It is conceivable that McGahn could resist the interviews by drawing on the constitutional theory that Trump’s lawyers have been testing publicly—that there is no “evidence” for him to give because the case for which it is sought, presidential obstruction of justice, is constitutionally impermissible. This maneuver would stand little chance of success. Assuming that McGahn were willing to be the vehicle for a test of Trump’s constitutional theory, he would have reason to doubt that he would prevail. A court would likely hold that the constitutional question was premature and not one for him to raise, and that at this stage of the proceeding, he must give testimony.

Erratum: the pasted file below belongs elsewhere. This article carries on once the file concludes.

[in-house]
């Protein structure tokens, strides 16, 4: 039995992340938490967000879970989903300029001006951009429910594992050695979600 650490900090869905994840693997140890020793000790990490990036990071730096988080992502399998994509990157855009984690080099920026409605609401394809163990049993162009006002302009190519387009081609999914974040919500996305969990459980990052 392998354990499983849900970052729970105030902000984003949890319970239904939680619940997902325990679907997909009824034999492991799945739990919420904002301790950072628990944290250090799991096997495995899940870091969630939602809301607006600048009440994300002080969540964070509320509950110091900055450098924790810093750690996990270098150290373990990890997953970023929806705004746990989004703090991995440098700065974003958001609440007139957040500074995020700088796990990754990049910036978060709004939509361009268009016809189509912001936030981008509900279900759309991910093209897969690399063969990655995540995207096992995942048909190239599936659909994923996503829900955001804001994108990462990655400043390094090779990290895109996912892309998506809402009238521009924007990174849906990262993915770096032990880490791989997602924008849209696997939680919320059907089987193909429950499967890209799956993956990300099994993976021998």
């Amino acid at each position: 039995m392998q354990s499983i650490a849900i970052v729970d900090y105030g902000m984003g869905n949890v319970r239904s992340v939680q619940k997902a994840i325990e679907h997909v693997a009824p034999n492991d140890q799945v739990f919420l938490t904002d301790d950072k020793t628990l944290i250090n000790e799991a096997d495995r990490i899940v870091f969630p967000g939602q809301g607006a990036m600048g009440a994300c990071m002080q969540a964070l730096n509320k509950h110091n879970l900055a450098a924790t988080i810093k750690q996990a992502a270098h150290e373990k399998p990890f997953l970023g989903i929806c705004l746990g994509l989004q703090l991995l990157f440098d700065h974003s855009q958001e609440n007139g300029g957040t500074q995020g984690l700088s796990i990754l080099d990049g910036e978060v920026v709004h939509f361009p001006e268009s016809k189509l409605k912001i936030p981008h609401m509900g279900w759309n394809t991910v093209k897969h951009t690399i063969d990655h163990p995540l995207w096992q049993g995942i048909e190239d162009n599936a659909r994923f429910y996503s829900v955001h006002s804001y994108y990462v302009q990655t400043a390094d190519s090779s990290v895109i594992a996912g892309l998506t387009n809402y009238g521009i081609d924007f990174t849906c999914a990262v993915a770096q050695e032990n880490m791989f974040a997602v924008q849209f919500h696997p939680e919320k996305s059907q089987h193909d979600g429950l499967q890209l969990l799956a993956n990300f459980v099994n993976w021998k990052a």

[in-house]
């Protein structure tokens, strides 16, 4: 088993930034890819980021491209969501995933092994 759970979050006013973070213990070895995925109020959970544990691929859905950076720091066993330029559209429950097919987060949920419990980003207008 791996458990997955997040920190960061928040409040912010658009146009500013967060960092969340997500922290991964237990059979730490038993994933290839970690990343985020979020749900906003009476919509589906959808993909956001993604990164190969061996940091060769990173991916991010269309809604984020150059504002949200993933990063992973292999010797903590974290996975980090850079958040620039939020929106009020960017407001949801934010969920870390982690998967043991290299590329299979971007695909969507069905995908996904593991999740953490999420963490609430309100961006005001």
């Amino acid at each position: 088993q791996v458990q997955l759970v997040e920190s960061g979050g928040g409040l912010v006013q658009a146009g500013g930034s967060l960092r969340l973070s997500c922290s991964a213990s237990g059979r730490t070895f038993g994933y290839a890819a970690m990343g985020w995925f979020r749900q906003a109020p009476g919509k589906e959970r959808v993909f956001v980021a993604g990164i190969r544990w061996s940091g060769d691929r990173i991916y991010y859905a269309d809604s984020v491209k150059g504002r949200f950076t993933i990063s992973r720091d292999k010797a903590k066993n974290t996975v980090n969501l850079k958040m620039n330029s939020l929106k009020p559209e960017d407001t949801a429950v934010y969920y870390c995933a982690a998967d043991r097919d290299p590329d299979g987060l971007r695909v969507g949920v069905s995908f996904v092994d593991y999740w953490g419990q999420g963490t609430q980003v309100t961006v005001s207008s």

The entire episode serves yet again of a reminder of the potential hazards that accompany the benefits to the president of the institutionalized office of the White house counsel. The president has ready at hand in the West Wing dedicated counsel on a range of issues who can also serve as a force for channeling the legal resources throughout the executive branch in support of administration policies. In this respect, the counsel is truly, as often described, the “president’s lawyer.” But the counsel is not the “president’s lawyer” in the way that Trump apparently imagined that those lawyers he hired in the private sector were “his lawyers.” This is the irony of the counsel’s position: the very proximity to the Oval Office that distinguishes the role and accounts for so much of its value, can also present grave risks for a president in legal trouble.